It was only after I married that I took it up again and by this time everyone called it journaling. I have been doing that for almost 50 years. About 20 years ago when we moved, I found my old journals and spent an afternoon reading a bit here and there in some of them.
    I found they could easily be called “lament journals” because it seemed they were filled with worries and sadness. I burned them and decided I needed to turn over a new leaf and a new style to what I wrote. I am sure they were good therapy at the time but not something I wanted to leave my grandchildren. LOL
    I still write but now I focus more on gratitude, simple pleasures, and creative ideas. I think that is beneficial to both me and anyone who may read them when I am gone.

  4. Rachel

    I have just returned from my second trip to the Anza Borrego Desert in 10 days. It is a long winding drive,over the mountains to the desert, but I did not have to do the driving. The change was amazing, last week at 2000 feet and well below there was snow in many places. Today not a flake, even on the distant peaks.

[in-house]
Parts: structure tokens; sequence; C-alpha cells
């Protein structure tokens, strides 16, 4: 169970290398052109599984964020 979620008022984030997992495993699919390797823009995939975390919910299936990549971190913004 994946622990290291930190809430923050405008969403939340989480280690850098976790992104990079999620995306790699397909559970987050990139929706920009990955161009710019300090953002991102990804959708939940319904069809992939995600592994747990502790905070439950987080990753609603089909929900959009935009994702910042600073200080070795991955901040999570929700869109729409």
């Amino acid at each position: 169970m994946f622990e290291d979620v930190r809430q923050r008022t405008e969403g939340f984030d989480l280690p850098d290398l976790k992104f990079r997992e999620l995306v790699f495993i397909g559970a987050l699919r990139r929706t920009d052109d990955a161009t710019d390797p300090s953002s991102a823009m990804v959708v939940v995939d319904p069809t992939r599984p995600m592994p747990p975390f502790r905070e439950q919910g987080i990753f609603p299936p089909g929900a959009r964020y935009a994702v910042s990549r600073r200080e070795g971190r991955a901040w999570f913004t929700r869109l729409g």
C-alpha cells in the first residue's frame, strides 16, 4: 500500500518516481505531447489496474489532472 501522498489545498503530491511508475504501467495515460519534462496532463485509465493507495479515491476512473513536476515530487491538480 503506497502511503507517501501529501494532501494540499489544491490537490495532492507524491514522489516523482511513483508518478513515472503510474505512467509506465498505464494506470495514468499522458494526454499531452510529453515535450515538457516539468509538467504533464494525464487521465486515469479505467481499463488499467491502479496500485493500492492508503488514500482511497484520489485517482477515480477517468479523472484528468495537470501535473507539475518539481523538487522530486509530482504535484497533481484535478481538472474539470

What a joy to come home and read about your trip to the city, the paper cup artist, and the wonderful diary exhibit. I remember in the 1970s living in Central Penna and one of my neighbors, in her 80s at the time, mentioned that she had been rereading her father’s diary. No chance that she would have loaned it to me, but what a treasure she had.

    I did once get to read the diary a friend’s mother had kept, in about 1945, newly married and moved from Philadelphia and an art career to Idaho as the wife of a mining engineer and general camp factorum. It was also the diary of her pregnancy with my friend. I stayed up all night to read it.

  5. Jeannie